Mitch McConnell Votes Against Interracial Marriage Bill Despite Asian Wife

Senate Minority Leader Mitch McConnell voted against legislation that would protect interracial marriages on Wednesday, despite the fact that he's married to an Asian American woman.

McConnell, who is white, is the husband of former U.S. Secretary for Transportation Elaine Chao, the first woman of Asian heritage to be appointed to a presidential cabinet.

Mitch McConnell Speaks at a News Conference
Senate Minority Leader Mitch McConnell (R-KY) speaks during a news conference following a meeting with Senate Republicans at the U.S. Capitol on November 16, 2022 in Washington, DC. McConnell voted against advancing the Respect for Marriage Act on Wednesday. Drew Angerer/Getty Images

The Kentucky Republican was one of 37 GOP senators who opposed a motion to advance on the Respect for Marriage Act (RFMA), but the procedural vote succeeded with a bipartisan majority of 62, with one senator not voting.

The Senate is divided, with 50 Democrats and 50 Republicans, but the vote means that formal debate could take place on the legislation, while the Senate could pass the bill as early as Thursday.

The RFMA passed the House of Representatives in a bipartisan vote in July.

Many social-media users criticized McConnell following the vote and pointed to his relationship with Chao, whom he married in 1993.

"Mitch McConnell, a man in an interracial marriage, votes against protecting interracial marriage," tweeted former Democratic congressional candidate Nina Turner.

"My guess is McConnell's opposition has to do with same-sex marriage, not interracial marriage," wrote Brendan Kirby, investigative reporter with Fox10 News.

Newsweek has asked Mitch McConnell's office for comment.

The RFMA would repeal the 1996 Defense of Marriage Act and would require each state to recognize marriages that are valid in the state where they were performed.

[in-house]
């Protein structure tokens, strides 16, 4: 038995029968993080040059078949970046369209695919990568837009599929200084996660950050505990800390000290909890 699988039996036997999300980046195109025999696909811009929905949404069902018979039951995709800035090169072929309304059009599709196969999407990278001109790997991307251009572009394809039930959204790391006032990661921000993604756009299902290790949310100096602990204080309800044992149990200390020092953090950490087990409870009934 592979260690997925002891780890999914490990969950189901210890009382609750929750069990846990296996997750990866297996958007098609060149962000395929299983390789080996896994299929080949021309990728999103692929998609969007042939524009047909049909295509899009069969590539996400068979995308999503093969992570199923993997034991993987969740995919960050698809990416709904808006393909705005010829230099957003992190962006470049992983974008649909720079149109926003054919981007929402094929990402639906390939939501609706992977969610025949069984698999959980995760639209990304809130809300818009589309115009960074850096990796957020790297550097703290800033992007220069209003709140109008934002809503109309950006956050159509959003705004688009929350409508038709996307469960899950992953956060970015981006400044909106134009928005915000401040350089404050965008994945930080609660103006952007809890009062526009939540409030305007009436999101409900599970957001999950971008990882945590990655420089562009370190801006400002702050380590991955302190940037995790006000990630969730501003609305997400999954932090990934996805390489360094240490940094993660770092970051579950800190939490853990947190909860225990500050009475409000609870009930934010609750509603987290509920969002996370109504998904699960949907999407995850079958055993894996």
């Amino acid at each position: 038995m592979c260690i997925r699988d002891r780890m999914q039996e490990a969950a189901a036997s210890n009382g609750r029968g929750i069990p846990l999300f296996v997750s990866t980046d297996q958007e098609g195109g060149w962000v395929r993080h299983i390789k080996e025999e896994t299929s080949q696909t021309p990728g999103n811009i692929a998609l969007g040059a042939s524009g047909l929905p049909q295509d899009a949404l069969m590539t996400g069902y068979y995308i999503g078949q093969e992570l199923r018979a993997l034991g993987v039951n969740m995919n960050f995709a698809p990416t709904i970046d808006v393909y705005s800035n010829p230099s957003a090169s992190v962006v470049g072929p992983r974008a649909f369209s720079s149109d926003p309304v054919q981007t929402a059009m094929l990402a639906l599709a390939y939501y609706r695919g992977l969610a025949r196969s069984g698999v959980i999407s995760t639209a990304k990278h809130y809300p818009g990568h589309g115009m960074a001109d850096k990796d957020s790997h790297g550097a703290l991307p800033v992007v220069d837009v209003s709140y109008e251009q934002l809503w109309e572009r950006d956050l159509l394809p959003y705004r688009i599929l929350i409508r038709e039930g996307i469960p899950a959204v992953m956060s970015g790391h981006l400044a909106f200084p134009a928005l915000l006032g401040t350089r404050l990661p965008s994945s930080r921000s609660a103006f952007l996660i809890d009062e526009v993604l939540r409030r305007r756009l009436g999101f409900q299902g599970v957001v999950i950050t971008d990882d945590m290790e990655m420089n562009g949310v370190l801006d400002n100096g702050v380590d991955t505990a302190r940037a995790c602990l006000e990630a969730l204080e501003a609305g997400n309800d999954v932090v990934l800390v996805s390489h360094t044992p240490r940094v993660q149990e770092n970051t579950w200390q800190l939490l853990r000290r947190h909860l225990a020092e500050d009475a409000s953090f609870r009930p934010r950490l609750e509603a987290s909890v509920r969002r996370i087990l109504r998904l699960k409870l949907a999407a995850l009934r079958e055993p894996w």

The legislation is intended to protect same-sex and interracial marriages amid concerns that the Supreme Court could potentially overturn landmark rulings such as 2015's Obergefell vs. Hodges, which effectively legalized same-sex marriage nationwide.

Previously, marriage laws differed by state, and ceremonies performed in one state were not necessarily considered valid in other states, particularly in the case of same-sex unions. The Supreme Court found that bans on interracial marriage were unconstitutional in the 1967 case Loving vs. Virginia.

Concern about potential future Supreme Court cases comes after the Court overturned landmark abortion precedent in 1973's Roe vs. Wade in June 2022, leading many states to impose new restrictions on abortion.

Twelve Republican senators voted in favor of advancing the RFMA, and some spoke in support of the bill, including Senator Susan Collins of Maine, who addressed the possibility of the Supreme Court overturning Obergefell vs. Hodges.

"Regardless of one's views on that possibility, there is still value in ensuring that our federal laws reflect that same-sex and interracial couples have the right to have their marriages recognized, regardless of where they live in this country," Collins said.

McConnell was re-elected as leader of the Senate GOP on Wednesday in a vote behind closed doors, following disappointing midterm results for the party and amid a challenge from Senator Rick Scott of Florida.

"I'm honored that my Republican colleagues have reelected me to lead our outstanding Conference," McConnell tweeted. "Our united team is full of energy and ideas. We're going to fight Democrats' recklessness & promote our commonsense conservative vision to improve families' lives & strengthen America."